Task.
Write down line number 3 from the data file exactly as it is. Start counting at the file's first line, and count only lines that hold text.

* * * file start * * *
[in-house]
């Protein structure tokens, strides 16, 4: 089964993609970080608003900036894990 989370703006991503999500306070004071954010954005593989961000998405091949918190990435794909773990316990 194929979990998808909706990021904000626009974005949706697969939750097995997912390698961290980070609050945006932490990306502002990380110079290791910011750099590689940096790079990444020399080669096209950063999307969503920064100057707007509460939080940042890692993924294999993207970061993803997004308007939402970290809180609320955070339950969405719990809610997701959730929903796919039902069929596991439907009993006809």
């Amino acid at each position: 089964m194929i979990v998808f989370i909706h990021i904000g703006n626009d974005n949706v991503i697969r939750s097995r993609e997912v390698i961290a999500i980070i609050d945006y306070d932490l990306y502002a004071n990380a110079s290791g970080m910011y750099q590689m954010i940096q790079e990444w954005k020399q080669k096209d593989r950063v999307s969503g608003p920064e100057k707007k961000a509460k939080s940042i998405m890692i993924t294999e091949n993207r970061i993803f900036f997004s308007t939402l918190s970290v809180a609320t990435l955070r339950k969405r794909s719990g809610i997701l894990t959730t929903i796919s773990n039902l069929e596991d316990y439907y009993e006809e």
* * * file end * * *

């Amino acid at each position: 089964m194929i979990v998808f989370i909706h990021i904000g703006n626009d974005n949706v991503i697969r939750s097995r993609e997912v390698i961290a999500i980070i609050d945006y306070d932490l990306y502002a004071n990380a110079s290791g970080m910011y750099q590689m954010i940096q790079e990444w954005k020399q080669k096209d593989r950063v999307s969503g608003p920064e100057k707007k961000a509460k939080s940042i998405m890692i993924t294999e091949n993207r970061i993803f900036f997004s308007t939402l918190s970290v809180a609320t990435l955070r339950k969405r794909s719990g809610i997701l894990t959730t929903i796919s773990n039902l069929e596991d316990y439907y009993e006809e």